A Voters Guide to Indie Media Issues

| 2/4/2008 7:36:32 AM

Where do the candidates stand when it comes to supporting alternative media?

by Jason Ericson

TV static smallSo far this election, the media’s focus has been limited to calling (rather unsuccessfully) the long and short odds of the presidential candidates as they jockey for primary positions. Analysis of the candidates’ platforms has been scarce. We know that change = good, terrorists = bad, and health care reform is important (minus the details).

Beyond a few touchstone issues, though, information turns from scant to nonexistent. The sorry state of mainstream election coverage makes this much clear: A flourishing independent media should be a campaign issue. So we ferreted out the candidates’ stances on some key issues that determine the health of the country’s independent media, and homed in on two major strains:  

First, we looked at their positions on media ownership, specifically recent trends toward consolidation. This includes the candidates’ responses to the Federal Communications Commission (FCC) rule change in December that relaxed restrictions on a single company’s ability to own both a newspaper and a broadcast outlet in the same market. The rule change is a boon to industry moguls, and, as the Nation reports, poses a great threat to media diversity.

Second, we examined their stances on network neutrality—the belief that in order to preserve the democratic nature of the Internet, service providers shouldn’t be able to charge more based on content, website destination, or platform. In other words, the information highway shouldn’t become an information toll way. This fundamental tenet of the internet has helped usher in an era of unprecedented openness and participation in the creation of media.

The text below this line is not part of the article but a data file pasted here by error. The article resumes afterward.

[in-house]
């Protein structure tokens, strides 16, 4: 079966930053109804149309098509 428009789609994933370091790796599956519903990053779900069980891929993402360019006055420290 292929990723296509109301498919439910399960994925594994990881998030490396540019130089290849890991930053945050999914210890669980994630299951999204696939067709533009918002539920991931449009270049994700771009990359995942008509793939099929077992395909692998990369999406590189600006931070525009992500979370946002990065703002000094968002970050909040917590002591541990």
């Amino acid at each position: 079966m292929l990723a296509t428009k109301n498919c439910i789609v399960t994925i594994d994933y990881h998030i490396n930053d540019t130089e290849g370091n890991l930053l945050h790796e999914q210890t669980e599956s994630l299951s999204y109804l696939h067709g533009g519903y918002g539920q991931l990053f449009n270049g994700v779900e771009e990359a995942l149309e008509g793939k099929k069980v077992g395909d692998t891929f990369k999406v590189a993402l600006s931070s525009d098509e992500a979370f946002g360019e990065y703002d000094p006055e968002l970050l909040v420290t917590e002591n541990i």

2/7/2008 10:35:25 AM

Good points bob f., but at what point does Hillary stop being held accountable for her husband's record? And who do you support then?

bob f.
2/5/2008 11:32:10 PM

During the Clintons' first two terms, the Telecommunications Act of 1996 was passed to allow media conglomerates like Clear Channel to acquire over 1,200 radio stations by 2003. Media mergers like the Tribune Company/Los Angeles Times-Mirror merger, which further monopolized the U.S. media industry were also approved by the Clintons' first administration. A major promoter of Barack Obama's political career since 1996 has been Tribune Company/Times-Mirror, which now owns 23 television stations in the USA. Both the Clintons and Obama have been given multi-million dollar book contracts by media conglomerates in recent years. So it's unlikely that the Clintons and Obama are going to, all of a sudden, really support the creation of an alternative media in the United States that actually threatens the special economic interests of the U.S. Big Media Monopoly/media conglomerates. http://www.bfeldman68.blogspot.com

2/5/2008 4:32:53 PM

I am dissappointed that Republican candidate Ron Paul was missed in this article. He has placed 2nd in several of the primaries beating each of the candidates in turn and remains a viable candidate in a brokered nomination convention. He has a fantastic record of supporting net neutrality.

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